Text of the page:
MEDFORD, Ore. — A majority of residents of the Northwest say the threat of climate change requires us to rethink our way of life and consider driving and consuming less.
New data from a poll commissioned by EarthFix reveals a majority of Northwest residents also believe consuming less and making lifestyle changes is the best way to address the economy. David Hibbitts & Midghall (DHM Research) of Portland conducted a survey of 1,200 people in Washington, Oregon and Idaho.
The EarthFix Poll
- Check out at the complete findings from a scientifically representative survey for EarthFix by DHM Research.
- Take the survey: Answer some of the same questions that were put to 1,200 fellow Northwesterners and see how your answers compare.
- Read our earlier reports on the EarthFix Poll results: how Idaho residents feel about the Boise River and how Northwesterners prioritize water quality but not their own role in degrading it.
Respondents in Washington were most concerned about climate change. Sixty-five percent of them agreed it requires us to change our way of life, compared to 60 percent in Oregon and 50 percent in Idaho.
Emissions studies support the notion that changing consumption habits will be key to reducing the contribution the Northwest makes to global carbon emissions.
But the holidays can make it hard to abide by that goal to change habits and consume less. On a recent weekend, J.P Dupois and his son Eddie waited in the cold to talk to Santa Claus on a corner in downtown Medford. Eddie is hoping to get a Skylanders video game and figurines for Christmas.
“A lot of it’s about planned obsolescence. You have a video game, for example. What’s going to happen in three years? The thing’s going to be out of date. They’re not going to provide support,” Dupois said.
He’s concerned about the difficulty of recycling video games. But that’s probably not enough to stop him from buying them.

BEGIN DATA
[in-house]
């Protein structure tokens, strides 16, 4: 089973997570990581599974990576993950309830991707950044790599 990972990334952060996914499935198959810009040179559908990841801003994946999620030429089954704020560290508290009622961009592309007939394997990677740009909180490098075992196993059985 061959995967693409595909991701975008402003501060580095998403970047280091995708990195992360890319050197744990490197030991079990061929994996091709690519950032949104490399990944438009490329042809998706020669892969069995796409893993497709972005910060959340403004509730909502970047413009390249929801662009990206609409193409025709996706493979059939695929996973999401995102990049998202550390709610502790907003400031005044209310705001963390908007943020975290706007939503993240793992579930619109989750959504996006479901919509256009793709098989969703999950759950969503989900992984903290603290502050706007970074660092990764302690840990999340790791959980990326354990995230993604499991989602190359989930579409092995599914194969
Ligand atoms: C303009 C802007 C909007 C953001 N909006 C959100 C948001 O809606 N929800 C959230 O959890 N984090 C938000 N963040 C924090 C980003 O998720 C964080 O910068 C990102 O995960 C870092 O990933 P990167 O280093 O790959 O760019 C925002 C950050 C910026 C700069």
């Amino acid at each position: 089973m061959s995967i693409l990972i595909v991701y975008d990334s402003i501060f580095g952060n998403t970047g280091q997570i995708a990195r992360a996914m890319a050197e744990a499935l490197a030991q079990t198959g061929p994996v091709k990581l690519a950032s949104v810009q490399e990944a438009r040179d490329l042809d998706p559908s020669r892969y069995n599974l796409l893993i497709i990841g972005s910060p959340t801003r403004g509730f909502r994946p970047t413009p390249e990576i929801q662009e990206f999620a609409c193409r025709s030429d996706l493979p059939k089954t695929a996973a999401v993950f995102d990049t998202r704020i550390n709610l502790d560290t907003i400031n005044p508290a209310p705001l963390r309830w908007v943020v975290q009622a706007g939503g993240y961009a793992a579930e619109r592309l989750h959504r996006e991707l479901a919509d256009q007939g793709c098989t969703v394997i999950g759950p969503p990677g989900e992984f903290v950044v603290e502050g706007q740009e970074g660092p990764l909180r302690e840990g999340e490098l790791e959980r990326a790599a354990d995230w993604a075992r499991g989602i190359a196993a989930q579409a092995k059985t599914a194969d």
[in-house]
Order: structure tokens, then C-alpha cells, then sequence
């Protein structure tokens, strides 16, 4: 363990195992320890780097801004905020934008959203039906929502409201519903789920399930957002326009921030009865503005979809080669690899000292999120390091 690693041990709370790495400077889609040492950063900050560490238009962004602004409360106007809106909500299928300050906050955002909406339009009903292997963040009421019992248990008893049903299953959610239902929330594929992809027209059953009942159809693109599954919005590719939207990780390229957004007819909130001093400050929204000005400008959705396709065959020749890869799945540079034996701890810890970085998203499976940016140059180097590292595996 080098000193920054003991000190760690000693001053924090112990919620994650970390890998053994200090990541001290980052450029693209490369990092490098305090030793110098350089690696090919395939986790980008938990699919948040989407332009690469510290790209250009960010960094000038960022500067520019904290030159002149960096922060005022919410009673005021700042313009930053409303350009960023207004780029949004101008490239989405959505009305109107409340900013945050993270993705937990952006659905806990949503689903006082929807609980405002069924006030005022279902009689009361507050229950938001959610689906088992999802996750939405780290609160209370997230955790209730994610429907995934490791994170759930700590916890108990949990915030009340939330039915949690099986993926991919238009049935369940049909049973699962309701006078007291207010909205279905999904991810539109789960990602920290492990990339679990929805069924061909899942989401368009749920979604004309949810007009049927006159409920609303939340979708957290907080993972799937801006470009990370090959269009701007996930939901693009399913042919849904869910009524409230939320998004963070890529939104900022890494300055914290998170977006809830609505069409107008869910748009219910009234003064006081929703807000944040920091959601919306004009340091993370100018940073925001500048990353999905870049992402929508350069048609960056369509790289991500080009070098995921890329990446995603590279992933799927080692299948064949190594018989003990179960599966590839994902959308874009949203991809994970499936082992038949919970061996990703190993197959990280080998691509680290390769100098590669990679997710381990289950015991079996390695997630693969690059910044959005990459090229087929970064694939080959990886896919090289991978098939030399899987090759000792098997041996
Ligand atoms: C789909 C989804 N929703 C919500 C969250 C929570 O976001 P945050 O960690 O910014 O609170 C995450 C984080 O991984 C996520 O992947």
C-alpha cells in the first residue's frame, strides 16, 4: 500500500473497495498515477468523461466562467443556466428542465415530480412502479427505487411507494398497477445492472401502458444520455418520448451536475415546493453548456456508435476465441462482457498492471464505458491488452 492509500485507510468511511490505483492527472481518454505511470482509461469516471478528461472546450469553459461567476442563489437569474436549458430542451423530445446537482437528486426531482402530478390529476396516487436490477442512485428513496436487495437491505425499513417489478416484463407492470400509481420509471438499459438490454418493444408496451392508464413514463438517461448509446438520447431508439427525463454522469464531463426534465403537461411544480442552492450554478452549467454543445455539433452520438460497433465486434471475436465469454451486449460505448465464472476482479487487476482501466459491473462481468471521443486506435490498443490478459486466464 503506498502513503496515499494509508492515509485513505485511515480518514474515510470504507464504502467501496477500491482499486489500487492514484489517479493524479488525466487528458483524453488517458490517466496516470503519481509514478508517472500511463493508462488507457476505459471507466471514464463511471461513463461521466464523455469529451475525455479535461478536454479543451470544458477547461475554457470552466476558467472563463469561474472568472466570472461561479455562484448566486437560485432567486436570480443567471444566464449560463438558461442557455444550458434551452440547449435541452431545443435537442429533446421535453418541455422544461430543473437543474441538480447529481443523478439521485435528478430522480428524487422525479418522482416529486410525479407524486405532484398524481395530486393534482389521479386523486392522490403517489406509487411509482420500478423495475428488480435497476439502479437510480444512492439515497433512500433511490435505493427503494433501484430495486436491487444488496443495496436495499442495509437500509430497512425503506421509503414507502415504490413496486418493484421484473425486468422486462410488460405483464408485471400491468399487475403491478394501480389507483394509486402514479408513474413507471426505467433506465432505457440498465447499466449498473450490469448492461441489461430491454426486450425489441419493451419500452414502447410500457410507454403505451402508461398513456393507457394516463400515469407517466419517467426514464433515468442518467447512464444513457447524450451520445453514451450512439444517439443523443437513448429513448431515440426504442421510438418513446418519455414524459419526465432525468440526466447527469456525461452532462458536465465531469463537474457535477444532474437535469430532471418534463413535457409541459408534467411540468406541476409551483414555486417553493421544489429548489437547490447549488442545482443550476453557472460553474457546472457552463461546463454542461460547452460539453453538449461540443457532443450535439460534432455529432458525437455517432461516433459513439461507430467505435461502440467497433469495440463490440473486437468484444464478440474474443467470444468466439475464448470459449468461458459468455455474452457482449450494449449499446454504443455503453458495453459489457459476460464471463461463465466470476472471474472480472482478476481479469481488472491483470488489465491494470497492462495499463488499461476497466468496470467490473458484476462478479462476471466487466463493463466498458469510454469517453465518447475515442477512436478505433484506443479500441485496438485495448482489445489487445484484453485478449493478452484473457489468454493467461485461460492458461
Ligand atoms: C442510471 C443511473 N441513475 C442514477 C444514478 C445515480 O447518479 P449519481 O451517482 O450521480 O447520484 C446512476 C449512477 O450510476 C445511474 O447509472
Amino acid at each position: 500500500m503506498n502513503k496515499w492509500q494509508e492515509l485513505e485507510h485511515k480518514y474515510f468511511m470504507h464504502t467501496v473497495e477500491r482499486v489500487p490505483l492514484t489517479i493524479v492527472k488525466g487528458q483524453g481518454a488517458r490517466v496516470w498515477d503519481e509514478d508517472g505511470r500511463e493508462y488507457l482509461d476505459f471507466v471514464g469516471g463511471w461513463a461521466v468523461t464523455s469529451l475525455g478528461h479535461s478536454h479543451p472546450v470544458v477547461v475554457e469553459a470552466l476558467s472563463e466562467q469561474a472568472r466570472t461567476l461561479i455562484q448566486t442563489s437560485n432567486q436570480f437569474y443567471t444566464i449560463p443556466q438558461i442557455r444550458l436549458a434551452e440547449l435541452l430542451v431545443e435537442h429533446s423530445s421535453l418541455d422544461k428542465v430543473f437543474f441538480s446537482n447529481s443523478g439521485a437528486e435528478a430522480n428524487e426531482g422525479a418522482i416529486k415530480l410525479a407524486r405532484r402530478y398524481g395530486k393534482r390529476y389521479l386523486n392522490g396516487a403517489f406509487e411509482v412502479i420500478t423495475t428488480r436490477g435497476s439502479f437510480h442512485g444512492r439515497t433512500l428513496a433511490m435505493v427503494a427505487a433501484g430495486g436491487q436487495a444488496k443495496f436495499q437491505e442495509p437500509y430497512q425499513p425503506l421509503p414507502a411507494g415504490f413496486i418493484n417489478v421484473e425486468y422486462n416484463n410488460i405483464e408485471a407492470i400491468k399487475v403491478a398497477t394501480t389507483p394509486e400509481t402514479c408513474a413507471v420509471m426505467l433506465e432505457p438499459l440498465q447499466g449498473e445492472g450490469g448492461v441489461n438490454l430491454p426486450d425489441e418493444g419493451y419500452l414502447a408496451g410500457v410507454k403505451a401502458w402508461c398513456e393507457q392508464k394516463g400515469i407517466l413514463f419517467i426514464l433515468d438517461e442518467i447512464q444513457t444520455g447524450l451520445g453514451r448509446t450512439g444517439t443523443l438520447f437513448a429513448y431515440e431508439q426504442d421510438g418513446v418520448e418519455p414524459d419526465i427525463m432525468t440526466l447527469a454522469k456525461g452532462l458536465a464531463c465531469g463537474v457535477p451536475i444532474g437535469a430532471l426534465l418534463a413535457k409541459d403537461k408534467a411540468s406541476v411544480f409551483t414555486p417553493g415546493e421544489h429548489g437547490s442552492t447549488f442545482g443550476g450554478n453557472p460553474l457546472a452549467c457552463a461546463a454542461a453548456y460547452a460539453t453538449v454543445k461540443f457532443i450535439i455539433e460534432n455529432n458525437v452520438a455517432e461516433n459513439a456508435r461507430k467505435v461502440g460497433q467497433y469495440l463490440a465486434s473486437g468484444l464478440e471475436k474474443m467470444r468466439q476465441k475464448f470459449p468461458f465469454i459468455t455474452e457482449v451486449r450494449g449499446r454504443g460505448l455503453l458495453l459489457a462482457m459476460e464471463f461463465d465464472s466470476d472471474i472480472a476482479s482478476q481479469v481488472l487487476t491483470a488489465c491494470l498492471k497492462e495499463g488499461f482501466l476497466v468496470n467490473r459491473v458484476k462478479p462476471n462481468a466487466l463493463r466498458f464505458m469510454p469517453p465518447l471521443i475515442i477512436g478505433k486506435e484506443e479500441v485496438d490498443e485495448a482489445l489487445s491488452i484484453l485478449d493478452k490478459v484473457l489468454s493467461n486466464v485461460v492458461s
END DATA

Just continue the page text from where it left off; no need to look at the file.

“Those are concerns. But they’re not foremost in my son’s mind. All I hear is, ‘I want, I want, I want, I want,’” said Dupois.
The Economy and the Environment
Northwest residents consider the environment protection to be an important consideration. Asked to choose between two statements that come closest to their point of view on the economy and the environment:
38 percent chose the statement, “Protection of the environment should be given more priority even at the risk of slowing economic growth.”
19 percent agreed with the statement, “Economic growth should be given priority, even if the environment suffers to some extent.”
41 percent chose neither statement or said they don’t know.
Oregon recently commissioned a study of the greenhouse gas emissions that result from the total consumption by residents in the state. The study found three categories of consumption responsible for about 50 percent of greenhouse gas emissions: personal vehicles, appliances, and food and beverages.
David Allaway is with the Oregon Department of Environmental Quality. He says the carbon footprint of all the little purchases we make is significant. But aside from cars and large appliances it’s difficult for a consumer to evaluate the carbon emissions impact of any single purchase.
“For most products, life-cycle analysis have not been performed, and where they have been performed, they’re not available to the public,” Allaway says.
He does have a few general rules for holiday shoppers who are trying to minimize their carbon footprint.
“Look for durability, quality, longevity,” he says. “Buy products that aren’t quickly going to go out of style.”
And there’s a big distinction between buying material goods or products and buying services. Allaway says services — from museum memberships to Timbers tickets to a pedicure — can make a good low-emissions holiday gift.
Low Emissions Gift Guide
- Check efficiency of appliances and cars
- Look for quality products that will last
- Services- tickets, membership, charity- are low emissions
- Try second hand shops or recycled gifts.
“These services, broadly speaking, have greenhouse gas emissions per dollar that are considerably less than most forms of products or materials you could go to the store and buy.”
Re-using and recycling gifts also helps minimize your impact as a consumer. At the First Congregational United Church of Christ in Ashland, Oregon Paula Sohl and Lacey Hunter are collecting old t-shirts and magazines, and inviting people to spend Saturdays making crafts. They’re calling themselves “